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Finance, Governance and Inclusive Education in Sub-Saharan Africa

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  • Simplice A. Asongu

    (Yaounde, Cameroon)

  • Nicholas M. Odhiambo

    (Pretoria, South Africa)

Abstract

This research assesses the importance of credit access in modulating governance for gender inclusive education in 42 countries in Sub-Saharan Africa with data spanning the period 2004-2014. The Generalized Method of Moments is employed as empirical strategy. The following findings are established. First, credit access modulates government effectiveness and the rule of law to induce positive net effects on inclusive “primary and secondary education†. Second, credit access also moderates political stability and the rule of law for overall net positive effects on inclusive secondary education. Third, credit access complements government effectiveness to engender an overall positive impact on inclusive tertiary education. Policy implications are discussed with emphasis on Sustainable Development Goals.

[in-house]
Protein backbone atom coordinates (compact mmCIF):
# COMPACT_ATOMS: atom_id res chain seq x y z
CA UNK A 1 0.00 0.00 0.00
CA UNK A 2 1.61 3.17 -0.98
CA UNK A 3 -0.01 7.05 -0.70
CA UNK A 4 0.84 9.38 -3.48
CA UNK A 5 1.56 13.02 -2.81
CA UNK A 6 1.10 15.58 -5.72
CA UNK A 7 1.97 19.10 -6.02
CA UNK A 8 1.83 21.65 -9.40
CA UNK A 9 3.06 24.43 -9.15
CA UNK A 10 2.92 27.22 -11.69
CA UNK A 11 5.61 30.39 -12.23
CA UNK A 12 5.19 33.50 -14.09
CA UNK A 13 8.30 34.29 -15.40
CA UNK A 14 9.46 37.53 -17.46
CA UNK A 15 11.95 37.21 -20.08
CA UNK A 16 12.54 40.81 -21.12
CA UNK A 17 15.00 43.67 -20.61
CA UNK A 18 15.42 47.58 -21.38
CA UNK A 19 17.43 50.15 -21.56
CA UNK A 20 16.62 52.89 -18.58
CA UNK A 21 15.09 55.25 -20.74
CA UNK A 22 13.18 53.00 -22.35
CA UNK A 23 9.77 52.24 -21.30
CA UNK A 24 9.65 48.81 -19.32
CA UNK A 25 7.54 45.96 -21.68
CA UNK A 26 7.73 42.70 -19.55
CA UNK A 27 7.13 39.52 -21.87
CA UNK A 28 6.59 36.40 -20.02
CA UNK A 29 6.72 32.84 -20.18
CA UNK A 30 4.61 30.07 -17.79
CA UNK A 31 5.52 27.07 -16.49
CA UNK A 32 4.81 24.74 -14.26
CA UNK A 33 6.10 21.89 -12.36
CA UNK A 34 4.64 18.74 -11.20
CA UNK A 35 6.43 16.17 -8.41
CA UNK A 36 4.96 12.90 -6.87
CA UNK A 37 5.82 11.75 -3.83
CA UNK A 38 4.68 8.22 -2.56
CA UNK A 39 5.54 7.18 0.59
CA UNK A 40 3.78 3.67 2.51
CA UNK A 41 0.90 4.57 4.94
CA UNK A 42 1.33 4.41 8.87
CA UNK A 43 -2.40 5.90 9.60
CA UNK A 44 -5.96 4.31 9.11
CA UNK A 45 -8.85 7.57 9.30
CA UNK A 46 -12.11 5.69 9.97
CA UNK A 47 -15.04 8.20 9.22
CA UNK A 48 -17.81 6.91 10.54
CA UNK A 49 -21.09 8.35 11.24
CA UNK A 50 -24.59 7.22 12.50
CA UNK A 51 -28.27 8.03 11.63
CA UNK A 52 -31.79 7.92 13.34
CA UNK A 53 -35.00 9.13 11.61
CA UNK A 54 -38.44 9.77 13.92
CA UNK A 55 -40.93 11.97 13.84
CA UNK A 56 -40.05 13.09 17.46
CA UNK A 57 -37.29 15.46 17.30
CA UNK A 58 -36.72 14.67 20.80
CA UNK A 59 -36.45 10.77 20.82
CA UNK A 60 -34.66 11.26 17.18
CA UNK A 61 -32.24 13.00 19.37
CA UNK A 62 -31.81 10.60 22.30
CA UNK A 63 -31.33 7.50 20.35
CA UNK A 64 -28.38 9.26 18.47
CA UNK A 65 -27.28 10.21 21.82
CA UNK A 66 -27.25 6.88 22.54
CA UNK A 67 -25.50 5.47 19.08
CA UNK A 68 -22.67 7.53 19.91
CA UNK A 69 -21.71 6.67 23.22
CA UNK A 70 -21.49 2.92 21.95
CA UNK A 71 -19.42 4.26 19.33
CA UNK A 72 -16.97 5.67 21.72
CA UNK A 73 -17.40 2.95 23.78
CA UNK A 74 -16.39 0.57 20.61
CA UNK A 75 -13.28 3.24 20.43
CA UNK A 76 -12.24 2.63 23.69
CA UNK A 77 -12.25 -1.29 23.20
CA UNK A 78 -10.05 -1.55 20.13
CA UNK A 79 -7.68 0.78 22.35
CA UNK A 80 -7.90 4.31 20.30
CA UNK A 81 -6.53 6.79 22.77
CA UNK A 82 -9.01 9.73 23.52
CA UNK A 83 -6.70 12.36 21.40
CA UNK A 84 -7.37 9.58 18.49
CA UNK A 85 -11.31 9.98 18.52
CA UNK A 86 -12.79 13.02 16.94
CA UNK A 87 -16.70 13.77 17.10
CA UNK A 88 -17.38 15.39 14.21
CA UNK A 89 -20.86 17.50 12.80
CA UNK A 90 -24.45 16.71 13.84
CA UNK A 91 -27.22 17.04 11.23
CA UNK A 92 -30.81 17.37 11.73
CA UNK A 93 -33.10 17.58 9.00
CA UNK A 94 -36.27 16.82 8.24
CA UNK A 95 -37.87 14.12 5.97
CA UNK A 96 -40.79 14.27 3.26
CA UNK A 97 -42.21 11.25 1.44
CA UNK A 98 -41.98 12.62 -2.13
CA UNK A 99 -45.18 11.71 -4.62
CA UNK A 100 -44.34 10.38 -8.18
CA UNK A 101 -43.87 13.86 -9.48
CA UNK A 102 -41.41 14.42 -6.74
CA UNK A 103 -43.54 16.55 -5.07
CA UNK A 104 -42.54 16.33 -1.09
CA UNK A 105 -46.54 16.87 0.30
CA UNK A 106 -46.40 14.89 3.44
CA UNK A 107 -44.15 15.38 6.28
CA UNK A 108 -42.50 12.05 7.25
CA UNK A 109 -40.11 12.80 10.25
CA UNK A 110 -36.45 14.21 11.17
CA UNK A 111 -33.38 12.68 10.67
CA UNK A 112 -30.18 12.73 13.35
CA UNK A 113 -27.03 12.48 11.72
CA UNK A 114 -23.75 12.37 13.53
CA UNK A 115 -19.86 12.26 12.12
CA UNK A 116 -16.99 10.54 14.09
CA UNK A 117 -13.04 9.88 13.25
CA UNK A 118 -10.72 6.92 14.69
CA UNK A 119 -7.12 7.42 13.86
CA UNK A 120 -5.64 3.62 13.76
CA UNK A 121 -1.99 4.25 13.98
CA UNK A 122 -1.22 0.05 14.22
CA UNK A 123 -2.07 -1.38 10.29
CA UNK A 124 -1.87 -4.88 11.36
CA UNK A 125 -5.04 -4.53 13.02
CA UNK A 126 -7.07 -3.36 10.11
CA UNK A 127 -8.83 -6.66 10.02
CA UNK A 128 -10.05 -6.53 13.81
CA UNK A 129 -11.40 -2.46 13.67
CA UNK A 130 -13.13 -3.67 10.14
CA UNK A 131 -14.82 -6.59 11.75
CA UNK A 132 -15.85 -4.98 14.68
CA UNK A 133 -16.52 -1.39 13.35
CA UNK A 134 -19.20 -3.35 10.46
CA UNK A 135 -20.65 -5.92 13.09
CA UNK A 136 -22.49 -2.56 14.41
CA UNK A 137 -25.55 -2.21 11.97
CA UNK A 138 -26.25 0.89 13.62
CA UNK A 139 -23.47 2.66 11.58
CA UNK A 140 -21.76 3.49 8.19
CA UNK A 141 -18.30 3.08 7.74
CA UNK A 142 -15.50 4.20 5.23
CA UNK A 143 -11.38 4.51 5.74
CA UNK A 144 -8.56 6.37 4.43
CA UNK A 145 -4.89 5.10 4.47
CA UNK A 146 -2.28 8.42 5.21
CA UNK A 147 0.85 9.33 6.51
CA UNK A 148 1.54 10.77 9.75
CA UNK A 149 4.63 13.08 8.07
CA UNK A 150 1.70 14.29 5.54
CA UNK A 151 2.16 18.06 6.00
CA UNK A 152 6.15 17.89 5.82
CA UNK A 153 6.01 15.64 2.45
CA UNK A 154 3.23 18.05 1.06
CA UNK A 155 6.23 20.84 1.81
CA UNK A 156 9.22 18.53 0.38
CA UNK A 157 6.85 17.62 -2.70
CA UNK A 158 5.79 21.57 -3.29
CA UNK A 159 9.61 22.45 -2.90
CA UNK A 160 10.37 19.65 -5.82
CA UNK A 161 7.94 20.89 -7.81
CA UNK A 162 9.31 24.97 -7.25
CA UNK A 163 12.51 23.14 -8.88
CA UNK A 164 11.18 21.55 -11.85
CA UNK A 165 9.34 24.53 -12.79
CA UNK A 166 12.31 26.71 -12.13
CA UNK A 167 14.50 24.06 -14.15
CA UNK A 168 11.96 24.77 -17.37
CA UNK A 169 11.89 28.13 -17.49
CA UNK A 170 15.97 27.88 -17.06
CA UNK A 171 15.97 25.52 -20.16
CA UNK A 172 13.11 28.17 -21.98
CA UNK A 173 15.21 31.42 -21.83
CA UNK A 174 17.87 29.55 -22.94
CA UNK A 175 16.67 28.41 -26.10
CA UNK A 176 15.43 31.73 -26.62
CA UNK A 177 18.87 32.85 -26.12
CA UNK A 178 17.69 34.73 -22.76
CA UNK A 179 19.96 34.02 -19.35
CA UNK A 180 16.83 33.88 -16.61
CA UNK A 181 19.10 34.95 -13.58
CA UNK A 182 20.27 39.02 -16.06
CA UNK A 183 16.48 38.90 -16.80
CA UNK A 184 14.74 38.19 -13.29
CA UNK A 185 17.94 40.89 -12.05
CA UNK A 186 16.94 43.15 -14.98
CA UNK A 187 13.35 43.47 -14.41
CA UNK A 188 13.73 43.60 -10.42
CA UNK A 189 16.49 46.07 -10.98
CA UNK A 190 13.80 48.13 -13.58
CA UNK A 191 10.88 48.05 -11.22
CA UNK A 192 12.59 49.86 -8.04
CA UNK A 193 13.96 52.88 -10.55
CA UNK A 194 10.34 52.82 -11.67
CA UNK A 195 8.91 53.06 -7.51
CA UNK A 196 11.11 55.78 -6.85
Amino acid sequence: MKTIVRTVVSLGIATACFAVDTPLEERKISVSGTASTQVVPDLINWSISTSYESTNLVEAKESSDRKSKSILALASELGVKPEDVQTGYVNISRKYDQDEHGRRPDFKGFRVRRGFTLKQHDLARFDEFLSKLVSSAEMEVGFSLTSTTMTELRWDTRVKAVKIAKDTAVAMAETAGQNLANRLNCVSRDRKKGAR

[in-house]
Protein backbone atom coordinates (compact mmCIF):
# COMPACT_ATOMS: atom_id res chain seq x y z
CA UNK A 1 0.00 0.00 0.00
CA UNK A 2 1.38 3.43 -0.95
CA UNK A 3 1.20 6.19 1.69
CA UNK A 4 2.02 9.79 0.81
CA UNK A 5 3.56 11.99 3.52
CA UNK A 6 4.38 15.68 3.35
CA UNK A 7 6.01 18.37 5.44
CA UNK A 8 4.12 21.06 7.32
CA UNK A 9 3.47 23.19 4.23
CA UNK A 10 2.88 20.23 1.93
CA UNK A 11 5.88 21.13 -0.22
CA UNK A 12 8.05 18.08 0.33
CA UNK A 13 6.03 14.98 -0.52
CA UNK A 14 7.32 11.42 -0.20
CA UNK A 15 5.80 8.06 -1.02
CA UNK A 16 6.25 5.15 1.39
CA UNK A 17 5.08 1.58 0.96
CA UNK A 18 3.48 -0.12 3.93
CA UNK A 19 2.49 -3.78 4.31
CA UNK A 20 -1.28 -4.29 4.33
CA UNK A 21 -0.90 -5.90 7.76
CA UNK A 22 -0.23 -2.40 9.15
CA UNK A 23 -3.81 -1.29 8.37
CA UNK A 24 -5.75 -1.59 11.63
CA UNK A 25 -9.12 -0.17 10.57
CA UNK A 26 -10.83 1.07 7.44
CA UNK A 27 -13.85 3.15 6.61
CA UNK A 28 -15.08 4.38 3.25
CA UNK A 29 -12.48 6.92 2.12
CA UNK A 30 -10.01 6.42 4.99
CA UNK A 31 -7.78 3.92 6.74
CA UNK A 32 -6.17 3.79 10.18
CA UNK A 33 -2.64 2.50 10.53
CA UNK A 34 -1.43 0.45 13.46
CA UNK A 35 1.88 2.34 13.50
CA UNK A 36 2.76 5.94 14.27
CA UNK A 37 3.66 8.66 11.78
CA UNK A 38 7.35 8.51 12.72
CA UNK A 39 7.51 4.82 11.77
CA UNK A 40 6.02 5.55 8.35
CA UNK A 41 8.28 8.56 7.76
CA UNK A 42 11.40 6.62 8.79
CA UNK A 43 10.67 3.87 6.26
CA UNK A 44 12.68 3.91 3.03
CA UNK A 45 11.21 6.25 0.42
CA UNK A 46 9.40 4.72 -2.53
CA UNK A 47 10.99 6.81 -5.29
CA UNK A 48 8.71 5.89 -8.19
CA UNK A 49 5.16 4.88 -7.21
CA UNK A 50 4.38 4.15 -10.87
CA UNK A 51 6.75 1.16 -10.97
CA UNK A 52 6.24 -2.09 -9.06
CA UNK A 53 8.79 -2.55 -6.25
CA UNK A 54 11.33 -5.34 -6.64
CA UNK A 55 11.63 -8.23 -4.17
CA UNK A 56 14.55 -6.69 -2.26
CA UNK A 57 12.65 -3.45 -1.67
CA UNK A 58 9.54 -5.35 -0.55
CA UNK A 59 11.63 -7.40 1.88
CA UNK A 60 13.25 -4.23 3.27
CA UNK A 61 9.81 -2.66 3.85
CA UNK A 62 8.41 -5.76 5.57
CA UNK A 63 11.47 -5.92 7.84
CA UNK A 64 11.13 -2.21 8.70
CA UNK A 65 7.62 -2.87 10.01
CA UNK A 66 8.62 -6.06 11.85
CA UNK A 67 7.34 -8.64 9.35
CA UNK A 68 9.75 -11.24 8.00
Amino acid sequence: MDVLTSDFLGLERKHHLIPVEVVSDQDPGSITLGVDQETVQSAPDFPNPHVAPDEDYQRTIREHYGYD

Suggested Citation

  • Simplice A. Asongu & Nicholas M. Odhiambo, 2020. "Finance, Governance and Inclusive Education in Sub-Saharan Africa," Working Papers 20/037, European Xtramile Centre of African Studies (EXCAS).
  • Handle: RePEc:exs:wpaper:20/037
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    More about this item

    Keywords

    Finance; Governance; Sub-Saharan Africa; Sustainable Development;
    All these keywords.

    JEL classification:

    • I28 - Health, Education, and Welfare - - Education - - - Government Policy
    • I30 - Health, Education, and Welfare - - Welfare, Well-Being, and Poverty - - - General
    • G20 - Financial Economics - - Financial Institutions and Services - - - General
    • O16 - Economic Development, Innovation, Technological Change, and Growth - - Economic Development - - - Financial Markets; Saving and Capital Investment; Corporate Finance and Governance
    • O55 - Economic Development, Innovation, Technological Change, and Growth - - Economywide Country Studies - - - Africa

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